Durham Region: 108
Halton Region: 35
Ontario parents can now apply for second COVID-19 payout. Here's how – CTV Toronto
Just in time for the holidays, Ontario parents can now apply for their second COVID-19 payment from the provincial government.
Ontario Premier Doug Ford made the announcement during a news conference on Monday, saying the funds aim to help parents struggling due to additional learning and child-care costs amid the pandemic.
“There are thousands of families out there who have made sacrifices, who’ve taken seriously the public health advice, and who have gone that extra mile to make sure their child can learn safely,” Ford told reporters.
“We will always be there to support each and every single person in this province. That’s why I’m proud to announce that starting today the portal is open for applications for the ‘Support for Learners’ program.”
Parents of children aged 12 or younger will be able to receive a one-time payment of $200 per child, and $250 for children 21 years of age or younger with special education needs.
The portal is open to all eligible parents in Ontario, whether their children attend school in-person, online, or both.
“This financial support will help families cover the unexpected costs of school supplies, and other learning resources, especially for our youngest learners,” Education Minister Stephen Lecce told reporters.
“The money will be deposited directly into your accounts within roughly two weeks following your verification.”
The province said the application for the “direct one-time payments” can be submitted online and parents have until Jan. 15 of next year to apply.
This is the second payout from the province to Ontario families during the COVID-19 pandemic. The first payout came in the spring. The government said it will spend $380 million on the second payout to parents, on top of the $378 million from the first round.
Winnipeggers in 30s, 40s among new COVID-19 deaths in Manitoba – CBC.ca
A Winnipeg man in his 30s and a Winnipeg woman in her 40s are among 11 new COVID-19 deaths in Manitoba, health officials say.
Manitoba hit a new record high for COVID-19 hospitalizations with 342 people in hospital on Monday, as the province added 343 new cases to its total. There are 43 positive patients in intensive care units, down one from Sunday.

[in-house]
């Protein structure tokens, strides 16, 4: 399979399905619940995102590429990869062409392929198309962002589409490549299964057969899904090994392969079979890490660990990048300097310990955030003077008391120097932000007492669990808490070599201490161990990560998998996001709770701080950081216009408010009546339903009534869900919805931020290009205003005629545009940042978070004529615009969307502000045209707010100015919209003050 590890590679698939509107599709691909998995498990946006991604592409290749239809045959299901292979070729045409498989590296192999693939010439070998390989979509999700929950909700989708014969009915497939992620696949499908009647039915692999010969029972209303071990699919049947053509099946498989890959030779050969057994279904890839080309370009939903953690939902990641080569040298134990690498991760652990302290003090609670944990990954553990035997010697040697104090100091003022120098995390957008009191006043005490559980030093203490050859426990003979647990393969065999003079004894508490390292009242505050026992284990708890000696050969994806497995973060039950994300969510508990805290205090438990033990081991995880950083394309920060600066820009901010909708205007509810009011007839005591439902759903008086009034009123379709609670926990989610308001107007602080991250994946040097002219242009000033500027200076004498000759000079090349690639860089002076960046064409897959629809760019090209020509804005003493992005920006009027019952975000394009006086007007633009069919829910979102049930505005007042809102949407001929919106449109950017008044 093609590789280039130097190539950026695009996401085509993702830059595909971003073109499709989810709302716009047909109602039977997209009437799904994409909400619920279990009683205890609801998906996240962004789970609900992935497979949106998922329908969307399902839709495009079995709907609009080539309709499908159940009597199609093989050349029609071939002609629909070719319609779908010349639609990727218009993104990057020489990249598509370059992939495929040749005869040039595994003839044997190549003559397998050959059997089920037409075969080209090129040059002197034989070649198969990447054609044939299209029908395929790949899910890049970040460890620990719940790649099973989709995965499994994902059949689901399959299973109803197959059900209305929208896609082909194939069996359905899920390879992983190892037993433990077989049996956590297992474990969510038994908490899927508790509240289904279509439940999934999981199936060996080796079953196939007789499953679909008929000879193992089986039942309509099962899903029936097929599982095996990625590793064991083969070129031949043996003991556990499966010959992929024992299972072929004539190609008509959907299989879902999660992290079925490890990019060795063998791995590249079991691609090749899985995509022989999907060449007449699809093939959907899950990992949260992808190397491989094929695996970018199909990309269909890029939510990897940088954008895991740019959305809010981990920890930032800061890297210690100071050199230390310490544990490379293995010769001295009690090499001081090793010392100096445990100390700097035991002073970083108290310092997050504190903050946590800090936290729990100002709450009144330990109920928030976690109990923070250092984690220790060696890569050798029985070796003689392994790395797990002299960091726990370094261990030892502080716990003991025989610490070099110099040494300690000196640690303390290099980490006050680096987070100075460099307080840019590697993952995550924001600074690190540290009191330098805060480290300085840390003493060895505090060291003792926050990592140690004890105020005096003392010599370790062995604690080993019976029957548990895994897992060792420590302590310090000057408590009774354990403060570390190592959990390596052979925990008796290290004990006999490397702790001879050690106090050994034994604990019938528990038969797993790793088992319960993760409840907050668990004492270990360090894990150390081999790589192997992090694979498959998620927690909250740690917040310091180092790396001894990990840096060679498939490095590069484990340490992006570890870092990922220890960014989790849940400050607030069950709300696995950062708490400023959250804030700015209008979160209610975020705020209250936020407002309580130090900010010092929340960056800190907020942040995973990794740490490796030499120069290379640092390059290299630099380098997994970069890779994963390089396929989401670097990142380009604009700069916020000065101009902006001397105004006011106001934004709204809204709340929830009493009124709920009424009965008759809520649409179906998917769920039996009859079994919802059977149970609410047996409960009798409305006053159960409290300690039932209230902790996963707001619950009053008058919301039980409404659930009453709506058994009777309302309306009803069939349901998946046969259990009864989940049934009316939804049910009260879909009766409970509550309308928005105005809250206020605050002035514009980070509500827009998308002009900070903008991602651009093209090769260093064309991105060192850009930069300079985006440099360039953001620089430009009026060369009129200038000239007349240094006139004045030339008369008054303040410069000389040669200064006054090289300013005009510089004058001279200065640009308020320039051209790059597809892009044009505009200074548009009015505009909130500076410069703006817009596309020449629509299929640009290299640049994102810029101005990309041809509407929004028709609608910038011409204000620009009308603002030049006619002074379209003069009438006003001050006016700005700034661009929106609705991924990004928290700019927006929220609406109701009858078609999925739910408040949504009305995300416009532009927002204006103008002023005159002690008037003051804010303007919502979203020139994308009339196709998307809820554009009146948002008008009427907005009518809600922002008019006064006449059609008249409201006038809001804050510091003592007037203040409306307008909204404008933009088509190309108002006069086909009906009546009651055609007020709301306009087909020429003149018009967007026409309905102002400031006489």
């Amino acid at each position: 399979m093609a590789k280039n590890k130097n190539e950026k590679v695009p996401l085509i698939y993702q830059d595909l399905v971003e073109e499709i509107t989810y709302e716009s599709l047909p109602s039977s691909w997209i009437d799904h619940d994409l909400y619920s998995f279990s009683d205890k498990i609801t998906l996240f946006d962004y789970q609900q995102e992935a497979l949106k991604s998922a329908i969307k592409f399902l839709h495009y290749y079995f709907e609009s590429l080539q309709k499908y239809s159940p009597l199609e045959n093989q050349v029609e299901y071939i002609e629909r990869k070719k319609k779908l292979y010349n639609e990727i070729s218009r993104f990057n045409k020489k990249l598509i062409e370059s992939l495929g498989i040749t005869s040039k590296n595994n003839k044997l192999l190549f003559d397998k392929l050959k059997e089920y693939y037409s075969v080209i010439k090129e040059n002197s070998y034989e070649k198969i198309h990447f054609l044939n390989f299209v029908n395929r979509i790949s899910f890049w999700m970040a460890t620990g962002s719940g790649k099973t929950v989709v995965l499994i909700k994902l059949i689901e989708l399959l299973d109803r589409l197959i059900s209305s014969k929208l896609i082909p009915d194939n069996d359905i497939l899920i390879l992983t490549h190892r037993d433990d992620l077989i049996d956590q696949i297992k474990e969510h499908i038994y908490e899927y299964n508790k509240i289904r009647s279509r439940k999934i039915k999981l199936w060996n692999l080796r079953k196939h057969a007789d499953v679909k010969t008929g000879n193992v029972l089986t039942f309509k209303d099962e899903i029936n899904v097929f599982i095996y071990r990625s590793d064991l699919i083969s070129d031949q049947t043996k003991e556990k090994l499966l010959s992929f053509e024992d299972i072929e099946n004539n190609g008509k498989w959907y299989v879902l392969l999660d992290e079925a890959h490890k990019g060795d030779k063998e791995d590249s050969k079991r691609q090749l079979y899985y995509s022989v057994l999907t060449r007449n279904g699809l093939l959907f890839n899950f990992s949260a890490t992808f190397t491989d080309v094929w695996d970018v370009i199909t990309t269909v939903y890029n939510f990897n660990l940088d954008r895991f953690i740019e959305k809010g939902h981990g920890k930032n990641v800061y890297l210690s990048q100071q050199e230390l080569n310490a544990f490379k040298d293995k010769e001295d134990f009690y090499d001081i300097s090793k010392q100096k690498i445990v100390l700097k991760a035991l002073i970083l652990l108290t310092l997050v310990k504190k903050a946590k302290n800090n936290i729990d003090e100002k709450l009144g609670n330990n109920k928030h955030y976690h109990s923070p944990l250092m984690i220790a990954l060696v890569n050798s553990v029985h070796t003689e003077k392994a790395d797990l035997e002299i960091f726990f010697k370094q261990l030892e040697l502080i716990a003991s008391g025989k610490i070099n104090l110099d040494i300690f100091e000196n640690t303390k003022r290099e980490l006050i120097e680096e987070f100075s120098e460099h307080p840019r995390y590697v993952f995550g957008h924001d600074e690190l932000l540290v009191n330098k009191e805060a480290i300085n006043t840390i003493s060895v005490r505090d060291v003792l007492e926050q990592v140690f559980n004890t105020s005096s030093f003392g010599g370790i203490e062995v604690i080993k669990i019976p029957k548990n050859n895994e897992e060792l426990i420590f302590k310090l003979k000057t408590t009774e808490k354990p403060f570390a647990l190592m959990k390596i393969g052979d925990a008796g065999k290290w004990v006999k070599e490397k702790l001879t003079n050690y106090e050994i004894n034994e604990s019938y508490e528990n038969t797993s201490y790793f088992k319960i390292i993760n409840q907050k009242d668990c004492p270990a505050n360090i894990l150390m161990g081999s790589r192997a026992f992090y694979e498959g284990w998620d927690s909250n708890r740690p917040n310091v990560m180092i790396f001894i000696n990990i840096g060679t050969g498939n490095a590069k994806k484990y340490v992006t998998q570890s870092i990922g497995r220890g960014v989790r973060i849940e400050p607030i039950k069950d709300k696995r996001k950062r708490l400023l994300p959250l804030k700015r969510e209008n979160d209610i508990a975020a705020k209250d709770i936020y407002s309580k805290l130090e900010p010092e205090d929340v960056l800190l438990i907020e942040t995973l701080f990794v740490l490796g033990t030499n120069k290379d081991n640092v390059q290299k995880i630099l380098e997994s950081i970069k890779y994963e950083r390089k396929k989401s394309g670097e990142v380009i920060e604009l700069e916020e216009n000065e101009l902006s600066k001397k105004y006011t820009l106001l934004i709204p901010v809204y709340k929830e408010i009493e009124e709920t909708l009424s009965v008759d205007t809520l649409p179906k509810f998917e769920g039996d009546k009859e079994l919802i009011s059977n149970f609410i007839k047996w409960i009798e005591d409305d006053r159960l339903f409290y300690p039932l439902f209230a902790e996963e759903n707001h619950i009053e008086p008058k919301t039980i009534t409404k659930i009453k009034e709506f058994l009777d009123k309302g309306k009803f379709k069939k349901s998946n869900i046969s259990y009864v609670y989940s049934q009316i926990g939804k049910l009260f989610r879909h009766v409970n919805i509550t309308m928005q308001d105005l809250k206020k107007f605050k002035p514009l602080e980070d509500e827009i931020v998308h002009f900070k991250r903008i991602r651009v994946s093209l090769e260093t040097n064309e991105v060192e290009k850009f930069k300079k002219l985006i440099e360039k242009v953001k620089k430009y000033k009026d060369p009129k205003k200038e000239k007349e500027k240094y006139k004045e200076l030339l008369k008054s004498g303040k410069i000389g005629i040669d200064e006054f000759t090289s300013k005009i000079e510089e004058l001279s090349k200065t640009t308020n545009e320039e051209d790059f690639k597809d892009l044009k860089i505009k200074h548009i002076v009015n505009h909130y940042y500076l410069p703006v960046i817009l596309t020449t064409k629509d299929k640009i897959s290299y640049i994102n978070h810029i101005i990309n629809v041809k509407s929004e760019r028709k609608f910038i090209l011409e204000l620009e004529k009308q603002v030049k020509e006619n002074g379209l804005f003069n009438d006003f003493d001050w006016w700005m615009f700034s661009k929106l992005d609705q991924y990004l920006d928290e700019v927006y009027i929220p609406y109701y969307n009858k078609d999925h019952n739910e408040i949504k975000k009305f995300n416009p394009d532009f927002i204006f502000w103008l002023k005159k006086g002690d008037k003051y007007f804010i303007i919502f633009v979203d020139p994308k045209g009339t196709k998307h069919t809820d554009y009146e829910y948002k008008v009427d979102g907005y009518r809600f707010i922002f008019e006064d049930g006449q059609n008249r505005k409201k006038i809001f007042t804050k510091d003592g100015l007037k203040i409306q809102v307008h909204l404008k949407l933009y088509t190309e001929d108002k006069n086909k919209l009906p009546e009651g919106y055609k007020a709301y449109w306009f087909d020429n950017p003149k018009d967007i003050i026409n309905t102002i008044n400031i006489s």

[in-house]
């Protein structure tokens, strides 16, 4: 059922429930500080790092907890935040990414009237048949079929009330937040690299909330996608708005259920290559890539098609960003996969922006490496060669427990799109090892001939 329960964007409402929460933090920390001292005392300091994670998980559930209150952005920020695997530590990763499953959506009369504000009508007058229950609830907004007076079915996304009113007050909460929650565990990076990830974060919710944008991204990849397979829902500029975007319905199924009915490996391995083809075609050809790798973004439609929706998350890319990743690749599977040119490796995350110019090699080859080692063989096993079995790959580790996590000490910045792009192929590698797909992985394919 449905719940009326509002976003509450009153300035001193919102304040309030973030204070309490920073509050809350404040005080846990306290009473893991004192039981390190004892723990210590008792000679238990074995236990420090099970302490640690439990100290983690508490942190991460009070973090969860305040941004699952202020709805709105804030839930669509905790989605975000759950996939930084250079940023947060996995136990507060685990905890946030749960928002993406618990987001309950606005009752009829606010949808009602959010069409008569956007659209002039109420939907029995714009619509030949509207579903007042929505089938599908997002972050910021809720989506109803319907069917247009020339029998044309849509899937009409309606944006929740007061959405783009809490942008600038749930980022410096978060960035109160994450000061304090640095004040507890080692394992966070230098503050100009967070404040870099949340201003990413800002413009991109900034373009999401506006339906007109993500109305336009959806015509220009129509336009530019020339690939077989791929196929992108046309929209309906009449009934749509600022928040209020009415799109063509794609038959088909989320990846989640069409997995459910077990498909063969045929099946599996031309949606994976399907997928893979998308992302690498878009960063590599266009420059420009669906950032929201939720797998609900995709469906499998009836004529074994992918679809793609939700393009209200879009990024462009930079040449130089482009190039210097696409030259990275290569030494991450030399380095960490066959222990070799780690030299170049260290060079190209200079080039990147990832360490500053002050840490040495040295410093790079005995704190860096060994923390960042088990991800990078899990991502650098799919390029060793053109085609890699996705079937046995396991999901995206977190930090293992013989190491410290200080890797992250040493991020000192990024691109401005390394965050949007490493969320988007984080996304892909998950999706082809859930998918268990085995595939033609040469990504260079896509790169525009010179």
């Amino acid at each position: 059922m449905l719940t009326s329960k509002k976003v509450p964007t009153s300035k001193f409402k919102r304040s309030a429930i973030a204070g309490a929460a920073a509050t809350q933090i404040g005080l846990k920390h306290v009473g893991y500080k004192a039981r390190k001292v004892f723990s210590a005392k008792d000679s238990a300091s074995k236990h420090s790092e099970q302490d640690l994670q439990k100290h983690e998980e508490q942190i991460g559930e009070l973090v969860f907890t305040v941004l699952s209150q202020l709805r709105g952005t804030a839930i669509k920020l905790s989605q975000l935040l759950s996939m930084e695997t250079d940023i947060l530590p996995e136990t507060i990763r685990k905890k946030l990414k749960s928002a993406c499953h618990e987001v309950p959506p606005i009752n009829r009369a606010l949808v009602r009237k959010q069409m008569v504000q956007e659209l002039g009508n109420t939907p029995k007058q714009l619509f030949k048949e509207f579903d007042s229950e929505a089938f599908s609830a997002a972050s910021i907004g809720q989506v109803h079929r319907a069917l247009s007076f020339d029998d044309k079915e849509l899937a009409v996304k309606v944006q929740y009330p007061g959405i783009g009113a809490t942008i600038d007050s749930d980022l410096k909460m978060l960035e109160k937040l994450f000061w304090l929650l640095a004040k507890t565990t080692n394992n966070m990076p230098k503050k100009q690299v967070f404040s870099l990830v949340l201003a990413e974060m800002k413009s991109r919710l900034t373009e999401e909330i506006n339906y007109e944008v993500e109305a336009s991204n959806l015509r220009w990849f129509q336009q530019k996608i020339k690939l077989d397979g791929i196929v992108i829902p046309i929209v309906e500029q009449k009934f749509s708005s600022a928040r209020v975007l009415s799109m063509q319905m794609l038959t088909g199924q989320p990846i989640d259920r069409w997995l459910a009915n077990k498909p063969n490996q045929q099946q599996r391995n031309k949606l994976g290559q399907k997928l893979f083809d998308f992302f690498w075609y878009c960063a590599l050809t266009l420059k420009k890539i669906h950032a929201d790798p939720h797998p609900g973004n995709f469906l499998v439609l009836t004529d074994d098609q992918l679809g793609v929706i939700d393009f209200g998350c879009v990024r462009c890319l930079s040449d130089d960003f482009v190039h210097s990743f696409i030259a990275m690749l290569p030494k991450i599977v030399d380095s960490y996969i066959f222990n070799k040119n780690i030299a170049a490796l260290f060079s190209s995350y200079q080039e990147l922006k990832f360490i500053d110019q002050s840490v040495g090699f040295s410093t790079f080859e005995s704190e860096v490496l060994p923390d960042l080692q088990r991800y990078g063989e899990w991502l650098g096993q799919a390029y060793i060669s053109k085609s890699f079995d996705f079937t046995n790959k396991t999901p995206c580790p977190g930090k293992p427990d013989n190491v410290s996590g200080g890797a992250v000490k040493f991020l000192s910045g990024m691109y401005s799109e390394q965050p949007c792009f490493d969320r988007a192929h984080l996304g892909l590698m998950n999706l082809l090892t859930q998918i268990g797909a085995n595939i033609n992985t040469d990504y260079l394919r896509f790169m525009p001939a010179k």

Seven of the deaths are connected to outbreaks at long-term care homes, including a man and a woman in their 80s at Fairview Personal Care Home.
The deaths also include a woman in her 70s linked to the outbreak in the GA3 unit at Health Sciences Centre, a man in his 80s linked to the Villa Youville personal care home, a man in his 80s linked to the Charleswood Care Centre, a man in his 80s linked to Golden Links Lodge, a woman in her 90s linked to St. Norbert Personal Care Home, a man in his 90s linked to the Bridgepark Manor assisted living facility, and a Winnipeg woman in her 90s.
Manitoba’s test-positivity rate is 13.4 per cent, a slight increase of 0.1 percentage points from Sunday but still lower than at any other point last week.
Outbreaks at the Women’s Correctional Centre in Headingley and the Keeyask Generating Station near Thompson have been declared over.
New outbreaks have been declared at the Lakeshore General Hospital in Ashern and West Park Manor Personal Care Home in Winnipeg.
The Winnipeg health region produced the majority of new cases, with 207 confirmed infections, while the Southern Health region had the second most, with 53. The rest of the cases were in the Northern Health region (46), Interlake-Eastern health region (23) and Prairie Mountain Health region (14).
Manitoba has now had 16,825 confirmed coronavirus cases since the start of the pandemic, with 9,260 reported as still active, although that number is likely inflated due to a backlog in clearing recovered cases.
A boy under 10 is the youngest person to die of COVID-19 in Manitoba, health officials announced on Saturday.
Two Manitoba churches, Church of God and Springs Church, held drive-in services on the weekend, in violation of public health orders capping gatherings at five people and ordering religious services to move online.
Winnipeg School Division teachers will walk thousands of students through an in-class exercise on Tuesday that’s meant to simulate what it could be like if the entire school system is suddenly forced to learn remotely.